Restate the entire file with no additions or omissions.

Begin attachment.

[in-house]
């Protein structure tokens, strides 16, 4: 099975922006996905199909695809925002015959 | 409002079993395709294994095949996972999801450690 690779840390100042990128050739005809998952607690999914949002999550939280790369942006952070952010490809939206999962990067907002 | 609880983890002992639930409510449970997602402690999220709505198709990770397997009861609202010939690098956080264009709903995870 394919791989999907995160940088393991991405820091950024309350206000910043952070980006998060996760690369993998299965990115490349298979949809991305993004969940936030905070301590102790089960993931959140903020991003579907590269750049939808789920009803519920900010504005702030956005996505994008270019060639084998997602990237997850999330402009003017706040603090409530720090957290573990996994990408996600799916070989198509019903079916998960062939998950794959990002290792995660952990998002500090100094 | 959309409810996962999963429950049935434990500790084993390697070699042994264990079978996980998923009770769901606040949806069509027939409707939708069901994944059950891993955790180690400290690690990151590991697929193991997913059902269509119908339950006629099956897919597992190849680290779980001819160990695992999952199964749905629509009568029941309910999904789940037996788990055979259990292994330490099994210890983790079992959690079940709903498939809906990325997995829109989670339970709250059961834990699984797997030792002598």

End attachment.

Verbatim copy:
[in-house]
């Protein structure tokens, strides 16, 4: 099975922006996905199909695809925002015959 | 409002079993395709294994095949996972999801450690 690779840390100042990128050739005809998952607690999914949002999550939280790369942006952070952010490809939206999962990067907002 | 609880983890002992639930409510449970997602402690999220709505198709990770397997009861609202010939690098956080264009709903995870 394919791989999907995160940088393991991405820091950024309350206000910043952070980006998060996760690369993998299965990115490349298979949809991305993004969940936030905070301590102790089960993931959140903020991003579907590269750049939808789920009803519920900010504005702030956005996505994008270019060639084998997602990237997850999330402009003017706040603090409530720090957290573990996994990408996600799916070989198509019903079916998960062939998950794959990002290792995660952990998002500090100094 | 959309409810996962999963429950049935434990500790084993390697070699042994264990079978996980998923009770769901606040949806069509027939409707939708069901994944059950891993955790180690400290690690990151590991697929193991997913059902269509119908339950006629099956897919597992190849680290779980001819160990695992999952199964749905629509009568029941309910999904789940037996788990055979259990292994330490099994210890983790079992959690079940709903498939809906990325997995829109989670339970709250059961834990699984797997030792002598």